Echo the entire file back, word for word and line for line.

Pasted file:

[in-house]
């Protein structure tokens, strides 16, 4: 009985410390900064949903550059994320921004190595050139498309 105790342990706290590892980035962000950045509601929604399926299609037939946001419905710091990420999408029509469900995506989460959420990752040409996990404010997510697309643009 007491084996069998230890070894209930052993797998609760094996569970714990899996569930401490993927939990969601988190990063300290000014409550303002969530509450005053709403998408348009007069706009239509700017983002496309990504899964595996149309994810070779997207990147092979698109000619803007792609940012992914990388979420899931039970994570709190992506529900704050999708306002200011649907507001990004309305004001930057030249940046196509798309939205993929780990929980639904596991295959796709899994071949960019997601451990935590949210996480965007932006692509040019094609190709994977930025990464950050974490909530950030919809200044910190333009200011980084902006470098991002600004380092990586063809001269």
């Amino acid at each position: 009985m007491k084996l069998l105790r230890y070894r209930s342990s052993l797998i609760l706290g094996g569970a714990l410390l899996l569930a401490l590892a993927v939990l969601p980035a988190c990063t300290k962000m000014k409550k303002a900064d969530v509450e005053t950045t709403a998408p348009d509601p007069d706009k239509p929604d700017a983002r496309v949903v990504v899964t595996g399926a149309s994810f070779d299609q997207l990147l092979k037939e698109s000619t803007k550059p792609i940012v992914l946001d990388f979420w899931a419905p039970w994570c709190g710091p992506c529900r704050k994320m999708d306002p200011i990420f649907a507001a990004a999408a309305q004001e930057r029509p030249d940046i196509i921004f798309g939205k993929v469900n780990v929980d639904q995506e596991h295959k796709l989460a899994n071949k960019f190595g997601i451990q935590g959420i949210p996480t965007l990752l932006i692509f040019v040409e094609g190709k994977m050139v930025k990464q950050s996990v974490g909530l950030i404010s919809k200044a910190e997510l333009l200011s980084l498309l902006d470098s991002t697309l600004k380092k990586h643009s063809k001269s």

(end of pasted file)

[in-house]
């Protein structure tokens, strides 16, 4: 009985410390900064949903550059994320921004190595050139498309 105790342990706290590892980035962000950045509601929604399926299609037939946001419905710091990420999408029509469900995506989460959420990752040409996990404010997510697309643009 007491084996069998230890070894209930052993797998609760094996569970714990899996569930401490993927939990969601988190990063300290000014409550303002969530509450005053709403998408348009007069706009239509700017983002496309990504899964595996149309994810070779997207990147092979698109000619803007792609940012992914990388979420899931039970994570709190992506529900704050999708306002200011649907507001990004309305004001930057030249940046196509798309939205993929780990929980639904596991295959796709899994071949960019997601451990935590949210996480965007932006692509040019094609190709994977930025990464950050974490909530950030919809200044910190333009200011980084902006470098991002600004380092990586063809001269």
């Amino acid at each position: 009985m007491k084996l069998l105790r230890y070894r209930s342990s052993l797998i609760l706290g094996g569970a714990l410390l899996l569930a401490l590892a993927v939990l969601p980035a988190c990063t300290k962000m000014k409550k303002a900064d969530v509450e005053t950045t709403a998408p348009d509601p007069d706009k239509p929604d700017a983002r496309v949903v990504v899964t595996g399926a149309s994810f070779d299609q997207l990147l092979k037939e698109s000619t803007k550059p792609i940012v992914l946001d990388f979420w899931a419905p039970w994570c709190g710091p992506c529900r704050k994320m999708d306002p200011i990420f649907a507001a990004a999408a309305q004001e930057r029509p030249d940046i196509i921004f798309g939205k993929v469900n780990v929980d639904q995506e596991h295959k796709l989460a899994n071949k960019f190595g997601i451990q935590g959420i949210p996480t965007l990752l932006i692509f040019v040409e094609g190709k994977m050139v930025k990464q950050s996990v974490g909530l950030i404010s919809k200044a910190e997510l333009l200011s980084l498309l902006d470098s991002t697309l600004k380092k990586h643009s063809k001269s």